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'Still/Born' hones in on the nightmares of new parents

'Still/Born' hones in on the nightmares of new parents
Christie Burke in movie "Still/Born." (Vertical Entertainment)

First-time feature director Brandon Christensen brings some impressive snap to the postnatal spook-show "Still/Born." Christensen and co-writer Colin Minihan mostly repeat old beats from suburban supernatural horror films like "Poltergeist" and "Paranormal Activity," but strong actors and lean, unfussy storytelling ought to be more than enough to please genre buffs.

It's clear "Still/Born" is going to be something special in its opening minutes, which use intimate handheld camerawork, droning music and impressionistic editing to capture how new parents Mary (Christie Burke) and Jack (Jesse Moss) swing from joy to despair when one of their twins doesn't survive delivery.

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What follows is only a mild exaggeration of the hell that most couples go through when they bring their firstborn home — amplified by their sense of tragedy over having lost a child. Mom and Dad are sleep-deprived and out of sync. Making matters worse, Mary keeps hearing and seeing ghostly apparitions on her baby monitor.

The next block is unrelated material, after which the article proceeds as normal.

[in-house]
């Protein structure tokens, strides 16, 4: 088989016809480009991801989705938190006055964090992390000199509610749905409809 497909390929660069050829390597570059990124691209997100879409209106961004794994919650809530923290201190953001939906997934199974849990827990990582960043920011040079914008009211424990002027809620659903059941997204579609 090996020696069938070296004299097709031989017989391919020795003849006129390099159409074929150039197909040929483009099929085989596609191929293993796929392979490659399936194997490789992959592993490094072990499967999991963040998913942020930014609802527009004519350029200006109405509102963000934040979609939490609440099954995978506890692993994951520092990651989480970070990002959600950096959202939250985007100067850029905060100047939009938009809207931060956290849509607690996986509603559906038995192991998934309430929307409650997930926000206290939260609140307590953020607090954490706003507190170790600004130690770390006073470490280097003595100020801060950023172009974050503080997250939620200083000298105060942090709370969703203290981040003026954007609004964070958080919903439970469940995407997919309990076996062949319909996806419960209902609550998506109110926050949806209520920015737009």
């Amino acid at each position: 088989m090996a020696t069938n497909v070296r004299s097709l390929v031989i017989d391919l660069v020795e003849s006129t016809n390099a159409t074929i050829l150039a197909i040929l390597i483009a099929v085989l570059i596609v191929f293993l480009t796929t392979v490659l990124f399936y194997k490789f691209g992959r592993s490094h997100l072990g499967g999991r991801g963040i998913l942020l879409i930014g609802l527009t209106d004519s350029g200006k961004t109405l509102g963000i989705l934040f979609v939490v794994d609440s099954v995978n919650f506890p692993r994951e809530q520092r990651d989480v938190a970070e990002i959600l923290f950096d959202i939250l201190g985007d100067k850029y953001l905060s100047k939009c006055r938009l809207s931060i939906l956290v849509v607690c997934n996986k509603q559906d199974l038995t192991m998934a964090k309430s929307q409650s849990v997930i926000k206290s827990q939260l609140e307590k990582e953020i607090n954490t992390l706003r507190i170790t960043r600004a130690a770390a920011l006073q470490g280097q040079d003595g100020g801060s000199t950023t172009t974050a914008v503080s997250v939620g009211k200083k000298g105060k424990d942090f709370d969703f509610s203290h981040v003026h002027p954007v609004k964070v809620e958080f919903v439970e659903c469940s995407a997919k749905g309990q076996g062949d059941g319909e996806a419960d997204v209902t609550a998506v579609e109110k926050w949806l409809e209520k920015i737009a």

Christensen skillfully and reliably bangs out good scares using the usual tools: creepy shadows, strange sounds and jarring jump cuts. It helps that Burke and Moss give committed performances as a wife and husband with very different perceptions of what's gone awry in their lives.

There's nothing all that original about "Still/Born." But it's sharp and shocking, and parents especially should appreciate how it turns caring for a screeching newborn into an inescapable nightmare.

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‘Still/Born’

Rating: R, for disturbing images, some violence and language.

Running time: 1 hour, 27 minutes.

Playing: AMC Universal CityWalk, Universal City

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